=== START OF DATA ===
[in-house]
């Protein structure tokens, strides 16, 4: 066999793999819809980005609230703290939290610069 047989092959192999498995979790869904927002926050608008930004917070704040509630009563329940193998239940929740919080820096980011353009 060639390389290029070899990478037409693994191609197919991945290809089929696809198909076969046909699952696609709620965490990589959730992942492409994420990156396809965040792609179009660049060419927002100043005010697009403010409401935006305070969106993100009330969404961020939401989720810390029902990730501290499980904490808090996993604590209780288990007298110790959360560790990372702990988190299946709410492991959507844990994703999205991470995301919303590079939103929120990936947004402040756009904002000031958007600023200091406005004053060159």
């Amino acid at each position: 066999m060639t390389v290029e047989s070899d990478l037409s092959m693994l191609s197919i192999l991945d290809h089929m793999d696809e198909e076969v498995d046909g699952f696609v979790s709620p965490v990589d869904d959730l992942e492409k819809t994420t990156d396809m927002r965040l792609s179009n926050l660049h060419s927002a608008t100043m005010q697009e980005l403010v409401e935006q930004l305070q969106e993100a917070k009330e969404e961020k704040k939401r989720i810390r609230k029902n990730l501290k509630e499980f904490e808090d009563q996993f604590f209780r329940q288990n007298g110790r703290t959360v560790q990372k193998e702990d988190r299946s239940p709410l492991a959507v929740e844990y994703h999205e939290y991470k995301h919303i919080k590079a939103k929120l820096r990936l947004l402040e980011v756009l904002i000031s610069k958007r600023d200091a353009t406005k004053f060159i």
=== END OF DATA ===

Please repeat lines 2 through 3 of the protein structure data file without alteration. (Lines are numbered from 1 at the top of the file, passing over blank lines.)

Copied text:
């Protein structure tokens, strides 16, 4: 066999793999819809980005609230703290939290610069 047989092959192999498995979790869904927002926050608008930004917070704040509630009563329940193998239940929740919080820096980011353009 060639390389290029070899990478037409693994191609197919991945290809089929696809198909076969046909699952696609709620965490990589959730992942492409994420990156396809965040792609179009660049060419927002100043005010697009403010409401935006305070969106993100009330969404961020939401989720810390029902990730501290499980904490808090996993604590209780288990007298110790959360560790990372702990988190299946709410492991959507844990994703999205991470995301919303590079939103929120990936947004402040756009904002000031958007600023200091406005004053060159």
């Amino acid at each position: 066999m060639t390389v290029e047989s070899d990478l037409s092959m693994l191609s197919i192999l991945d290809h089929m793999d696809e198909e076969v498995d046909g699952f696609v979790s709620p965490v990589d869904d959730l992942e492409k819809t994420t990156d396809m927002r965040l792609s179009n926050l660049h060419s927002a608008t100043m005010q697009e980005l403010v409401e935006q930004l305070q969106e993100a917070k009330e969404e961020k704040k939401r989720i810390r609230k029902n990730l501290k509630e499980f904490e808090d009563q996993f604590f209780r329940q288990n007298g110790r703290t959360v560790q990372k193998e702990d988190r299946s239940p709410l492991a959507v929740e844990y994703h999205e939290y991470k995301h919303i919080k590079a939103k929120l820096r990936l947004l402040e980011v756009l904002i000031s610069k958007r600023d200091a353009t406005k004053f060159i």